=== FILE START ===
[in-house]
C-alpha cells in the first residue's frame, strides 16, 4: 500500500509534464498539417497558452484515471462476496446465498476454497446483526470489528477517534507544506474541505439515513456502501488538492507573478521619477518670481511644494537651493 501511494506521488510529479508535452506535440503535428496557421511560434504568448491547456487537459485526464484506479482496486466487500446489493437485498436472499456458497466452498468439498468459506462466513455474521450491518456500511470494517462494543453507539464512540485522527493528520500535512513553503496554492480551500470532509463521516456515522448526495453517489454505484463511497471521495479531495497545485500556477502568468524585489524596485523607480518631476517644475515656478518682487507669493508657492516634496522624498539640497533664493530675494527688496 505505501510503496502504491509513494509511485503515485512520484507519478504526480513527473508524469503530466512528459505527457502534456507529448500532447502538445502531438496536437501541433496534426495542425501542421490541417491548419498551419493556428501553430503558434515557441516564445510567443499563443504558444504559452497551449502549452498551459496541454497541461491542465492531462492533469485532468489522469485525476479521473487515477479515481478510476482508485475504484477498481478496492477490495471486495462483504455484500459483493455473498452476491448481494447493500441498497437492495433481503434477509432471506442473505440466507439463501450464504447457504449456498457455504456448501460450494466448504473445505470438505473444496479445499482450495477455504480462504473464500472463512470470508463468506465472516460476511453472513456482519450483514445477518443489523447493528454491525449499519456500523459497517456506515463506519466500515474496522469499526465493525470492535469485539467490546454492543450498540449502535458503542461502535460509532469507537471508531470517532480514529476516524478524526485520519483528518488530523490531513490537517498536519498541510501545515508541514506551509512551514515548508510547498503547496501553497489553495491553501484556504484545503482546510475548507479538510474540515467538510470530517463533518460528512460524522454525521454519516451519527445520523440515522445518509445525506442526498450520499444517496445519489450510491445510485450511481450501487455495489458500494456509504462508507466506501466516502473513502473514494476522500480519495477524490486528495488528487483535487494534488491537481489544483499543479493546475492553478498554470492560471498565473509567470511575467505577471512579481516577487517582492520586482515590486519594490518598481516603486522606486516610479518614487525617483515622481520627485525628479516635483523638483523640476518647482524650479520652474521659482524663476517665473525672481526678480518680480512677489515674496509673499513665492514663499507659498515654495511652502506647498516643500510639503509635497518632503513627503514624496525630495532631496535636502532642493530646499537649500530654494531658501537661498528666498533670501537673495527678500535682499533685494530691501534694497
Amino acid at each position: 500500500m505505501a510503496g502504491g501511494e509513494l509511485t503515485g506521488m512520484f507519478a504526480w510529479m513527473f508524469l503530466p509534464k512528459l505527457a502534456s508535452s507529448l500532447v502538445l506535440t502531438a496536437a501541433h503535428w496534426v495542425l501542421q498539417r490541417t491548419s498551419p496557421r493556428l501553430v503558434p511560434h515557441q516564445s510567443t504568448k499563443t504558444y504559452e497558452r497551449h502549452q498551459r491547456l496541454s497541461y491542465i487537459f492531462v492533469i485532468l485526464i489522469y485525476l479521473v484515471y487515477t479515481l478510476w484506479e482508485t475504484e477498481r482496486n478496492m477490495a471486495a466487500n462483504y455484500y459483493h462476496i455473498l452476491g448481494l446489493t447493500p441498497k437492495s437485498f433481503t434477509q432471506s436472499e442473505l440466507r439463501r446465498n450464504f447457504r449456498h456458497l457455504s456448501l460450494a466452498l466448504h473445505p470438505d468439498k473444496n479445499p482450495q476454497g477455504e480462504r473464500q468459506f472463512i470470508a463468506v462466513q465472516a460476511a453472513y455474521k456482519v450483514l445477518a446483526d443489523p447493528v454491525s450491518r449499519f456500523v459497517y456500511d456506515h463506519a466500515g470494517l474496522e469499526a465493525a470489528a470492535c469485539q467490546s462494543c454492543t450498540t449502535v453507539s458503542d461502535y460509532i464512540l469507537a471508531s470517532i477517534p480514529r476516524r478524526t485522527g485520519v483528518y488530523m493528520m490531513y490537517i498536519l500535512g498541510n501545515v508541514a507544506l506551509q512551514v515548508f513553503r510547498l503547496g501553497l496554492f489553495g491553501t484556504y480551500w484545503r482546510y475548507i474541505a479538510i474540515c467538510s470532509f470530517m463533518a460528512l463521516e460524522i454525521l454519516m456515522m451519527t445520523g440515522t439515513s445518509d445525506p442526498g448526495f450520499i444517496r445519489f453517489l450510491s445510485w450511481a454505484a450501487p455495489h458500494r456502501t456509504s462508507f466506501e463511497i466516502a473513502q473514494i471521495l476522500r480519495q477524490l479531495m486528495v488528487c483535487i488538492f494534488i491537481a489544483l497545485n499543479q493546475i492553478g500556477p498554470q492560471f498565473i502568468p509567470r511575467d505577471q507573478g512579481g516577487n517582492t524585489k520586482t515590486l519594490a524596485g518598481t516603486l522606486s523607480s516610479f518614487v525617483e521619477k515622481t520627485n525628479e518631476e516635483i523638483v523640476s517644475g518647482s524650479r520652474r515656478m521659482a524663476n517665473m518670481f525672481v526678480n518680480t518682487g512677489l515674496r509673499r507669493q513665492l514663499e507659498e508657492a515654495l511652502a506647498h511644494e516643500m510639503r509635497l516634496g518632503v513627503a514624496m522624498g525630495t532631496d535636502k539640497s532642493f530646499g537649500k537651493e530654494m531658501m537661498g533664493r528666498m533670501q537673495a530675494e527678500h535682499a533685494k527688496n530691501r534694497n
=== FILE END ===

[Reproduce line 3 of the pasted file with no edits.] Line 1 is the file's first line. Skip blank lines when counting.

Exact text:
Amino acid at each position: 500500500m505505501a510503496g502504491g501511494e509513494l509511485t503515485g506521488m512520484f507519478a504526480w510529479m513527473f508524469l503530466p509534464k512528459l505527457a502534456s508535452s507529448l500532447v502538445l506535440t502531438a496536437a501541433h503535428w496534426v495542425l501542421q498539417r490541417t491548419s498551419p496557421r493556428l501553430v503558434p511560434h515557441q516564445s510567443t504568448k499563443t504558444y504559452e497558452r497551449h502549452q498551459r491547456l496541454s497541461y491542465i487537459f492531462v492533469i485532468l485526464i489522469y485525476l479521473v484515471y487515477t479515481l478510476w484506479e482508485t475504484e477498481r482496486n478496492m477490495a471486495a466487500n462483504y455484500y459483493h462476496i455473498l452476491g448481494l446489493t447493500p441498497k437492495s437485498f433481503t434477509q432471506s436472499e442473505l440466507r439463501r446465498n450464504f447457504r449456498h456458497l457455504s456448501l460450494a466452498l466448504h473445505p470438505d468439498k473444496n479445499p482450495q476454497g477455504e480462504r473464500q468459506f472463512i470470508a463468506v462466513q465472516a460476511a453472513y455474521k456482519v450483514l445477518a446483526d443489523p447493528v454491525s450491518r449499519f456500523v459497517y456500511d456506515h463506519a466500515g470494517l474496522e469499526a465493525a470489528a470492535c469485539q467490546s462494543c454492543t450498540t449502535v453507539s458503542d461502535y460509532i464512540l469507537a471508531s470517532i477517534p480514529r476516524r478524526t485522527g485520519v483528518y488530523m493528520m490531513y490537517i498536519l500535512g498541510n501545515v508541514a507544506l506551509q512551514v515548508f513553503r510547498l503547496g501553497l496554492f489553495g491553501t484556504y480551500w484545503r482546510y475548507i474541505a479538510i474540515c467538510s470532509f470530517m463533518a460528512l463521516e460524522i454525521l454519516m456515522m451519527t445520523g440515522t439515513s445518509d445525506p442526498g448526495f450520499i444517496r445519489f453517489l450510491s445510485w450511481a454505484a450501487p455495489h458500494r456502501t456509504s462508507f466506501e463511497i466516502a473513502q473514494i471521495l476522500r480519495q477524490l479531495m486528495v488528487c483535487i488538492f494534488i491537481a489544483l497545485n499543479q493546475i492553478g500556477p498554470q492560471f498565473i502568468p509567470r511575467d505577471q507573478g512579481g516577487n517582492t524585489k520586482t515590486l519594490a524596485g518598481t516603486l522606486s523607480s516610479f518614487v525617483e521619477k515622481t520627485n525628479e518631476e516635483i523638483v523640476s517644475g518647482s524650479r520652474r515656478m521659482a524663476n517665473m518670481f525672481v526678480n518680480t518682487g512677489l515674496r509673499r507669493q513665492l514663499e507659498e508657492a515654495l511652502a506647498h511644494e516643500m510639503r509635497l516634496g518632503v513627503a514624496m522624498g525630495t532631496d535636502k539640497s532642493f530646499g537649500k537651493e530654494m531658501m537661498g533664493r528666498m533670501q537673495a530675494e527678500h535682499a533685494k527688496n530691501r534694497n